Questions & Answers

Isnt there any laws in place for gun control?
Ryan Reply
How would you characterize the former president’s reaction? What do you think he means by writing that the Missouri Compromise line “is a reprieve only, not a final sentence”?
Tonda Reply
Compare and contrast the steamboats of the antebellum years with technologies today. In your estimation, what modern technology compares to steamboats in its transformative power?
Tonda Reply
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Don Reply
What were the initial issues that lead to the introduction of legislation
Benedicta Reply
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the president of the USA
Yangduk
who abolish slavery
ABDOURAHMAN Reply
Abraham Lincoln
Yangduk
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Alex Reply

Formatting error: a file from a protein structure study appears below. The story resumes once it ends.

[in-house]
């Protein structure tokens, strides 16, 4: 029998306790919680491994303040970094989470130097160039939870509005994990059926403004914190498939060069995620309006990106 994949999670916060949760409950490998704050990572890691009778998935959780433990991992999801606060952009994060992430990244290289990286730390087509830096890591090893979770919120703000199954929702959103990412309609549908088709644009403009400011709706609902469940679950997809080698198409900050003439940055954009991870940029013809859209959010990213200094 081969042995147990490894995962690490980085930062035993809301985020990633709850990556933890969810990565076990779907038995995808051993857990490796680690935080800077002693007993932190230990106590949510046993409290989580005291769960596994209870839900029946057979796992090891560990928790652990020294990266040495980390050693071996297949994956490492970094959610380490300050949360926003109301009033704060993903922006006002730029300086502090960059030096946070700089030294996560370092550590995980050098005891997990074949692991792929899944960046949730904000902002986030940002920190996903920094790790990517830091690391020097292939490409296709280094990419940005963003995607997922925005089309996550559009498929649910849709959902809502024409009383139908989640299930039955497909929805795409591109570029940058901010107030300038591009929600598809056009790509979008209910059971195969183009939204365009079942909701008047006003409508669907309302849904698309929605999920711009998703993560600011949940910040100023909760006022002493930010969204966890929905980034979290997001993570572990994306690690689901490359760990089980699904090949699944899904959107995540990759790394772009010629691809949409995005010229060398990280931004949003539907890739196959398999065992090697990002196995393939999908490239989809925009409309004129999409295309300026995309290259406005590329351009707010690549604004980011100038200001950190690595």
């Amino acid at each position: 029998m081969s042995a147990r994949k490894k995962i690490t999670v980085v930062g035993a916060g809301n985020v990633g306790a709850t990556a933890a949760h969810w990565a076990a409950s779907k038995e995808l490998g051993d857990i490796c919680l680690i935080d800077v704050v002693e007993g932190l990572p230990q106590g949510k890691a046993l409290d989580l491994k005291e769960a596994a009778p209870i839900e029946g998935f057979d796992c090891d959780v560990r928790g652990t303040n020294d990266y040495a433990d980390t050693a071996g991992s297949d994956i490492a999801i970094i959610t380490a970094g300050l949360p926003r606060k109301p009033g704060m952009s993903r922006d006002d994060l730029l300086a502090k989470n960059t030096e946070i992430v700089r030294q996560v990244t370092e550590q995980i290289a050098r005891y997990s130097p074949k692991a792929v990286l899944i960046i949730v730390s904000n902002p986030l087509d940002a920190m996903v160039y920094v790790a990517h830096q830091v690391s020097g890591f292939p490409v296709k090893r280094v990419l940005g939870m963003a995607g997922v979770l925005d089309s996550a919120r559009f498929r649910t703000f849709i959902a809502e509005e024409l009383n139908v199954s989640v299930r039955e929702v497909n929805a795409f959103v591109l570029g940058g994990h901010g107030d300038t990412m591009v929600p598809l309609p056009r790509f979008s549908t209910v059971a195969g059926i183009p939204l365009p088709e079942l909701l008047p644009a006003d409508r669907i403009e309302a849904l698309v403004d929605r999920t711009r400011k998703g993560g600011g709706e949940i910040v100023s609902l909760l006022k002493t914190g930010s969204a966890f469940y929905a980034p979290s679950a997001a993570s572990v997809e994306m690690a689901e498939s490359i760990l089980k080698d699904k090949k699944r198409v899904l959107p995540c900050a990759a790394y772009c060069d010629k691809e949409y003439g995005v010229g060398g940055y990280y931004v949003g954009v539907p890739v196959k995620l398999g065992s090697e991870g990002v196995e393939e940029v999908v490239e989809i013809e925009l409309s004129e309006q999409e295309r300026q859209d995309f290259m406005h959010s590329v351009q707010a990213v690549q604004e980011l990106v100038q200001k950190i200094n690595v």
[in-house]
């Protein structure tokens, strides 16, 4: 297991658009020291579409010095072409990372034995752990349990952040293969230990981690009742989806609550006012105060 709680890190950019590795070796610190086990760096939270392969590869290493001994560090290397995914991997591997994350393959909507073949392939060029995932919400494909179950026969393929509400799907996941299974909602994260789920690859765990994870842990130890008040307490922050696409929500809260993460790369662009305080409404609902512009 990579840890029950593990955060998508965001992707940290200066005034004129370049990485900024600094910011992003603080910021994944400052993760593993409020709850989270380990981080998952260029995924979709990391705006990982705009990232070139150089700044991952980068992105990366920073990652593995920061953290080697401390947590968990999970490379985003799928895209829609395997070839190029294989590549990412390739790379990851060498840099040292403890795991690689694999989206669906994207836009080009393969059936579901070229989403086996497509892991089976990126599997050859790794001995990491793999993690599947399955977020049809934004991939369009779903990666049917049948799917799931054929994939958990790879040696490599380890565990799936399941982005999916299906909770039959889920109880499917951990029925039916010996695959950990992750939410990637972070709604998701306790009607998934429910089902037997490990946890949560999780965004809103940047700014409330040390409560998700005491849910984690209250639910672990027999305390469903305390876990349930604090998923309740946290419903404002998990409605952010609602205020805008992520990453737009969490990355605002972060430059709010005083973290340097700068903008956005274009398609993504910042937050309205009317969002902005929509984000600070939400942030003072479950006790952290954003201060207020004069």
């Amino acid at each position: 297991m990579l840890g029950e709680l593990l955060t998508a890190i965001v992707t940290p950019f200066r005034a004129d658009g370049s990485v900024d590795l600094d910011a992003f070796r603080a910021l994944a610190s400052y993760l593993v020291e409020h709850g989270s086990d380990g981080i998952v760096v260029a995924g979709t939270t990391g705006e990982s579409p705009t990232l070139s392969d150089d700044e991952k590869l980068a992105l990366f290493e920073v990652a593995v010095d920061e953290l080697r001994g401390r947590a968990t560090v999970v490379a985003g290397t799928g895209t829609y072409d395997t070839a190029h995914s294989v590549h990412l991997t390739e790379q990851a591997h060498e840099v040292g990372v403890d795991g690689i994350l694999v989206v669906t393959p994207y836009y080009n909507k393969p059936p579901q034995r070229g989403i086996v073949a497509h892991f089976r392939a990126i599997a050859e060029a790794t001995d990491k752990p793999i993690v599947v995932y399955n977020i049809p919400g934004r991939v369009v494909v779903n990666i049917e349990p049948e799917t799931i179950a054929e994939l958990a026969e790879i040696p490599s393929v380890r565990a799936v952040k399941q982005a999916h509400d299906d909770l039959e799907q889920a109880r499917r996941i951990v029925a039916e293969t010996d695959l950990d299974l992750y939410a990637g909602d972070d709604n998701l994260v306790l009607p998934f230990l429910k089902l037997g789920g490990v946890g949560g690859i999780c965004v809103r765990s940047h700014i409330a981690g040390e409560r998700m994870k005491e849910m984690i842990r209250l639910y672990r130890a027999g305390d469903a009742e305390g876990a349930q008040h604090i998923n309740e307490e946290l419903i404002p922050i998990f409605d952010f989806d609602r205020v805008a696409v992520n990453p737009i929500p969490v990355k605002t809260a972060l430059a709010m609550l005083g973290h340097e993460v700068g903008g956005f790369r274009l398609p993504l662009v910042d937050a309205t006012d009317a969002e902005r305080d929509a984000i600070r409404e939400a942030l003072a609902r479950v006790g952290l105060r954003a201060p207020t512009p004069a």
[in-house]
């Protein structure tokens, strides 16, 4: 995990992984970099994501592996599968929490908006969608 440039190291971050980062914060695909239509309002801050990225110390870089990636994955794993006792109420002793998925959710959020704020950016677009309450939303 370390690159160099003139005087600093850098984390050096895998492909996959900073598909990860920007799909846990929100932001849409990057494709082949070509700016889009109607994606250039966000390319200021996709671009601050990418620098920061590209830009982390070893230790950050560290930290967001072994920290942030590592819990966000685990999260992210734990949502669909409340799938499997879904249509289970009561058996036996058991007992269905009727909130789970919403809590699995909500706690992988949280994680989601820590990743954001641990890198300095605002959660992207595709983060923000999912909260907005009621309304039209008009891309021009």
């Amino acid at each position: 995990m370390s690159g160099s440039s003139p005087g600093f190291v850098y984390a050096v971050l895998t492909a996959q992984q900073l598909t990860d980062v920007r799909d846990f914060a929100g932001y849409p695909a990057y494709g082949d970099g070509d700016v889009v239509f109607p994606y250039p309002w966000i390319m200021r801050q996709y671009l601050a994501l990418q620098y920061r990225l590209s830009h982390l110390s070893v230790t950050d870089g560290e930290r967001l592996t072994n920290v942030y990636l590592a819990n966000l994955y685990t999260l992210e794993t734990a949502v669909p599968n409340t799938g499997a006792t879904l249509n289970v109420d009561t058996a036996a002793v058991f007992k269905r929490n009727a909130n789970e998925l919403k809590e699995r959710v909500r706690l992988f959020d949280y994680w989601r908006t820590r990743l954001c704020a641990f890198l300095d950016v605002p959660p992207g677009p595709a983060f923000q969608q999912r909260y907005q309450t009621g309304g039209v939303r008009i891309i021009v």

who organized the most massive attack in American History, which caused the Germans to begin to retreat in September 1918?
Jmora Reply
"Black Jack" Pershing
Victor
Is there answers anywhere to all of the critical thinking questions?
Heather Reply
What were the direct causes of the civil war
Trinity Reply
How did slavery issues effect the war
Trinity
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Trinity
north wanted to unify the south
Maleek
south wanted independence
Maleek
freeing slaves was just a way to recruit black soldiers to fight for north
Maleek
Lincoln couldn't let the south separate from the union , agriculture was way to valuable
Maleek
South felt North was opposing their interests and would be better off as a separate nation